Reservable Deposit Definition

Reservable Deposit

Investopedia / Sabrina Jiang

What Is a Reservable Deposit?

A reservable deposit is any bank deposit that is subject to reserve requirements imposed by the U.S. Federal Reserve Bank. Such a deposit may be used, in part, as a loan via the process of fractional reserve banking. The other part, determined by the Fed's reserve requirements, must be retained by the bank and made available for immediate withdrawal upon request.

The purpose is to provide a financial cushion for the banking sector and avoid bank runs.

Key Takeaways

  • A reservable deposit is a bank deposit that is subsequently regulated by the Federal Reserve's reserve requirement rules.
  • Reservable deposits include transaction (checking) accounts, savings accounts, and non-personal time deposits.
  • A portion of these deposits may be used as a loan via the fractional reserve banking process, though a portion must also be retained as capital on hand.
  • Sweep accounts are non-reservable deposit accounts, such as money market funds, that generally earn a higher interest rate than reservable deposit accounts.
  • Reservable deposits are in place to ensure banks have enough funds on hand to satisfy customer withdrawals while also trying to balance the institution making money via loans.

Understanding Reservable Deposits

Reservable deposits include savings accounts and transaction accounts. Transaction accounts include deposits that are readily available to the account owner, such as a checking account or share draft account. These accounts may be accessed through cash withdrawals, the use of debit cards or checks, or electronic transfers. Transaction accounts are used by both individuals and institutions. Because a bank customer may withdraw at any time, the Fed requires that a certain percentage be kept on hand and not loaned out.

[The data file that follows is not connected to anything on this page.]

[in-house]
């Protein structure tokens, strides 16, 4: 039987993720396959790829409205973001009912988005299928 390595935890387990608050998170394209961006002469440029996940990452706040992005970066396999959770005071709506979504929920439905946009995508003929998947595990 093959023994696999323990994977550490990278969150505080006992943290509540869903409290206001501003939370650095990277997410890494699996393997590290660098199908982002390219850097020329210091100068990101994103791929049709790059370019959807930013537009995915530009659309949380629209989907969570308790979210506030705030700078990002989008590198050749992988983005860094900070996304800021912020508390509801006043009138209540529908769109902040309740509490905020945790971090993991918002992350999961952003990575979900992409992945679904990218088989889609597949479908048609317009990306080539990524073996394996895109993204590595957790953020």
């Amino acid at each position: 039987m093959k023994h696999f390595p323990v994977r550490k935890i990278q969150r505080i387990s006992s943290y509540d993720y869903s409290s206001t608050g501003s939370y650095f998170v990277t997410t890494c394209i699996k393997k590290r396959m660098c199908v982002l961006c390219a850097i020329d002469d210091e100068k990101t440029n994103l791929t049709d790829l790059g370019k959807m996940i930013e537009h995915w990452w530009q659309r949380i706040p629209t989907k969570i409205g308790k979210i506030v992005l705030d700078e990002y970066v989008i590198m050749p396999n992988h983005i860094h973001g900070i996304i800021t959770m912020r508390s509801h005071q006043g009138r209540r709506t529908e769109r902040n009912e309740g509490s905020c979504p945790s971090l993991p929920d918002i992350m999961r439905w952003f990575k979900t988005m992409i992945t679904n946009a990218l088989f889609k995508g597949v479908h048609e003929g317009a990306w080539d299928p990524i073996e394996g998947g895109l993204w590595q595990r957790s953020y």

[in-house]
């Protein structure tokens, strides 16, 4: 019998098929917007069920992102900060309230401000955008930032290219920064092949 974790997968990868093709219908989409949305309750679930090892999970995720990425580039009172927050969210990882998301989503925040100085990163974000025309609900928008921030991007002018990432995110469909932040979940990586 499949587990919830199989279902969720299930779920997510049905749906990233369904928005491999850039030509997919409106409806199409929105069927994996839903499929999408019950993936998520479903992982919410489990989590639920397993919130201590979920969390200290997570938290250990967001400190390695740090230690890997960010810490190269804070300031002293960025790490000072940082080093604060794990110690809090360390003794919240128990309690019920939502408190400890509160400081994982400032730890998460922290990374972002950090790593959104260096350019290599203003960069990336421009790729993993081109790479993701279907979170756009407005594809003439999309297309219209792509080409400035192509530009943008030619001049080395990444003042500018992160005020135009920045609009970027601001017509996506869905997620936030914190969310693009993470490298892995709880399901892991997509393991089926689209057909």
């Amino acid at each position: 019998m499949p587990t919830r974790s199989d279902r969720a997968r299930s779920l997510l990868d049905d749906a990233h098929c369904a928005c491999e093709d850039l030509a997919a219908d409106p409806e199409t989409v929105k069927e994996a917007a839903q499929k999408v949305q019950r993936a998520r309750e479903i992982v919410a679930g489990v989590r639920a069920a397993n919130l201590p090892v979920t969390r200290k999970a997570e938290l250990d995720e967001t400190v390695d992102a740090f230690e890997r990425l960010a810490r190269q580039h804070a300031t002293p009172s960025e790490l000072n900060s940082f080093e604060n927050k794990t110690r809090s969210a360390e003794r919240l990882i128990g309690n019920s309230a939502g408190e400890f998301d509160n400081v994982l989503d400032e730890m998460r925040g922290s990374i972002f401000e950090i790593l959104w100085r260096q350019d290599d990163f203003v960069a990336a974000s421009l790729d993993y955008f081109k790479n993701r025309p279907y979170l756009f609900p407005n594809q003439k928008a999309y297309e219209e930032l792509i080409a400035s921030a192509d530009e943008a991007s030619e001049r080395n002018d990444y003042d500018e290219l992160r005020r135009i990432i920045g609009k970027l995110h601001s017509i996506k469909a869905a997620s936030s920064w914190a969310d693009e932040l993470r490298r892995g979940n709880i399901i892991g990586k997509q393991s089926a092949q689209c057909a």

Non-personal time deposits are accounts owned by institutions, not an individual(s), that pay an interest rate and have a specified maturity date before which the depositor must pay a fee to withdraw funds. An example of a non-personal time deposit account is a certificate of deposit (CD) owned by a corporation.

Reserve Requirement Rate

The Federal Reserve Bank's Board of Governors determines the reserve requirement rate, which is imposed on the total value of a depository institution's reservable deposits. If account holders increase the amount of money held in their reservable deposit accounts, the depository institution's reserve requirement will increase. The amount of this reserve requirement must be held either as cash in an institution's own vault or as a deposit at the nearest Federal Reserve bank.

This practice is known as fractional reserve banking because only a fraction of customer deposits are kept on hand for immediate withdrawal. The remaining value of customer deposits is loaned out so the bank can earn a return on it.

As part of the COVID-19 pandemic, the Federal Reserve reduced its reserve requirement ratios to 0%. This was in light of attempting to stimulate the faltering economy.

Limitations of Reservable Accounts

Though reservable accounts represent as a buffer against potential losses and bolster the stability of a financial system, these types of accounts are not without their limitations.

Because banks are required to hold these funds, the bank does not earn money on these accounts by loaning out the balances. Therefore, depositors may receive very low interest rates on these types of accounts. For instance, consider the difference between your checking account rate and the prevailing high-interest savings account. For this reasons, reservable deposits are often seen as having opportunity cost as these funds could have been used elsewhere to generate revenue.